Furthermore, profit is tax exempt if the dividends distributed to shareholders originated from a company established in another country.

Office rental rates for Class A and B property range from €7.40 to €16.00 per square meter per month, but it’s worth noting that vacancy rates for prime office property were just above 0 percent in 2015. Gross average wages are about €1,044 and come with a pool of qualified local specialists. The minimum wage as of January 2016 was €430 per month.

Romania: business hub of the Balkans

Average property prices,

EUR/sq m

City centre 1,120
Suburbs 800
Source: Numbeo

Romania is a beautiful country with warm summers and winters perfect for skiing. The country’s young, educated and multilingual workforce has attracted many major companies to its shores recently.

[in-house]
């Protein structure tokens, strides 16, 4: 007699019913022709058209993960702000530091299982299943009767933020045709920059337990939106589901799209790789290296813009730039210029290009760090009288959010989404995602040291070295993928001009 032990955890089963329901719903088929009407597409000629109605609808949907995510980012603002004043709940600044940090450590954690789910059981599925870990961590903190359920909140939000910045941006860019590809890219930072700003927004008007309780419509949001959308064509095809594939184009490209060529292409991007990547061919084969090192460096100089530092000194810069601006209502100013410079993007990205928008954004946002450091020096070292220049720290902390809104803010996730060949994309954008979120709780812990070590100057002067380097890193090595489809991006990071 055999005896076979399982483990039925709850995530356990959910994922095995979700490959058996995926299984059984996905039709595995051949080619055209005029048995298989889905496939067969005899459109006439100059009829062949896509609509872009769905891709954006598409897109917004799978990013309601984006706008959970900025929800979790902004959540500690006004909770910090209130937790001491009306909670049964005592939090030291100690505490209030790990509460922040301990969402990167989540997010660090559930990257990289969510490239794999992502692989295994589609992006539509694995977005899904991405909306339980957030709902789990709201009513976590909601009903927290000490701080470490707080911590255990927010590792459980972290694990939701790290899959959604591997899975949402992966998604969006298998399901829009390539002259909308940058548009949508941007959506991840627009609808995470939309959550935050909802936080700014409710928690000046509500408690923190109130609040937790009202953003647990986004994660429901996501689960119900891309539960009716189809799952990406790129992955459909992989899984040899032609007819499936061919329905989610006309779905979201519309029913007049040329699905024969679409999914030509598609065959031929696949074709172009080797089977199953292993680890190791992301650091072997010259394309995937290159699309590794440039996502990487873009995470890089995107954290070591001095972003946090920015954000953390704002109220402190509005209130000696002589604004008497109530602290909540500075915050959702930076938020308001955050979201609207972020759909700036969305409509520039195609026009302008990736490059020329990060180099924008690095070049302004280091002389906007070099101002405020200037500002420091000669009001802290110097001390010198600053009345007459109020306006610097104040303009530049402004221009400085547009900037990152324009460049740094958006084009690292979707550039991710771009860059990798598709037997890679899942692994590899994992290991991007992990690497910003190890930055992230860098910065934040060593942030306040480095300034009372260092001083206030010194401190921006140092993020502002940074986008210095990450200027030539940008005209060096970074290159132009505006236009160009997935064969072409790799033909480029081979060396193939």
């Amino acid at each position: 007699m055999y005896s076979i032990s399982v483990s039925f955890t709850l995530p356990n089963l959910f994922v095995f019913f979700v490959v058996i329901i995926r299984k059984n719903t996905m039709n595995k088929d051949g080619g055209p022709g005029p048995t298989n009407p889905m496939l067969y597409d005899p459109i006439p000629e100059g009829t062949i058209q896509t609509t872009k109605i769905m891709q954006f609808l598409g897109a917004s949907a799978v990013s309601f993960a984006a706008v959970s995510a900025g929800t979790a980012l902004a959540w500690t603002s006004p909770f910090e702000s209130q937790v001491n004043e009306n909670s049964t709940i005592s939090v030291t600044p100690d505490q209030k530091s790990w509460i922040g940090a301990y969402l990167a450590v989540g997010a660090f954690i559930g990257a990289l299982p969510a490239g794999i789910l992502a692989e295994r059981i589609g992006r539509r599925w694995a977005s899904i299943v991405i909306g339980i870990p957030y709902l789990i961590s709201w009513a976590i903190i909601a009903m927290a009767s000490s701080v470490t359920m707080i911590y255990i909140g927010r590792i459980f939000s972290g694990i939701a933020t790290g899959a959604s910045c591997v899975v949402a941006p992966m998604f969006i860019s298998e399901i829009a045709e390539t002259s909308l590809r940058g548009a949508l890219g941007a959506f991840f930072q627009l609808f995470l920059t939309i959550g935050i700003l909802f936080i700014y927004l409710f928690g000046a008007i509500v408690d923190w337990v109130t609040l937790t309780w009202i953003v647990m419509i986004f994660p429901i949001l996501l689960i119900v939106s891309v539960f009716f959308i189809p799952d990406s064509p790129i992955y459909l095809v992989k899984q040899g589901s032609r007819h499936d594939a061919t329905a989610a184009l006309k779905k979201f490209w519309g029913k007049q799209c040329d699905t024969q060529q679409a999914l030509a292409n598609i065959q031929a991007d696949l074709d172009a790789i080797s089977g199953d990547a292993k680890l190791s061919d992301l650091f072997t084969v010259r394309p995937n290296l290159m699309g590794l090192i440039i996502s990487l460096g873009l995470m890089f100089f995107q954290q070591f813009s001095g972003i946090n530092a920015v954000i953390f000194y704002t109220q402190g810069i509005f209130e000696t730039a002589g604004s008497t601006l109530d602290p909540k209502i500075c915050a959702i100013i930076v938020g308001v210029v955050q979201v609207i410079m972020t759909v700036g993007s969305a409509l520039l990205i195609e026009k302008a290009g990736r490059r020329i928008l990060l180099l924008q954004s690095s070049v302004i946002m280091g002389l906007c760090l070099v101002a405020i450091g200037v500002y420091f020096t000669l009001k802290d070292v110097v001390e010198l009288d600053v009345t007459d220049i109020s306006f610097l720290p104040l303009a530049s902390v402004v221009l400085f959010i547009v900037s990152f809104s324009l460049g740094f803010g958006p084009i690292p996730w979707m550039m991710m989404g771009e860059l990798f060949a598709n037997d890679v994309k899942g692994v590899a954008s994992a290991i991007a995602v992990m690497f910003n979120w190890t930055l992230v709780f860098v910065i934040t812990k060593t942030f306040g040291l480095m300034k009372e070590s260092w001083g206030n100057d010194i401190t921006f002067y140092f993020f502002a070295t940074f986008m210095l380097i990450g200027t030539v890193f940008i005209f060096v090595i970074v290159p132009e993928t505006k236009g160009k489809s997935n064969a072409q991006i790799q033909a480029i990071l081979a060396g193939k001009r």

Romania is now a fast-developing hub for major tech, financial and advisory groups such as IBM, Microsoft, Oracle, HP, Accenture, Huawei, Ericsson, PwC and more that have set up major operations, headquarters and call centers.

Gross wages are some of the lowest in Europe at about €658 per month on average, and corporate tax is just 16 percent. Bucharest, the capital, has been the main destination for incoming businesses but companies are now also branching out toward Cluj-Napoca (Transylvania).

Office property rentals are the most expensive in the centre of Bucharest at €18.50 per square meter per month, compared to €11.00 in the suburbs and €12.50 in Cluj-Napoca according to a recent report by Cushman & Wakefield. This is well below rates in London’s city district, which range from £225 to £800 per square meter per month (€289 to €1,027).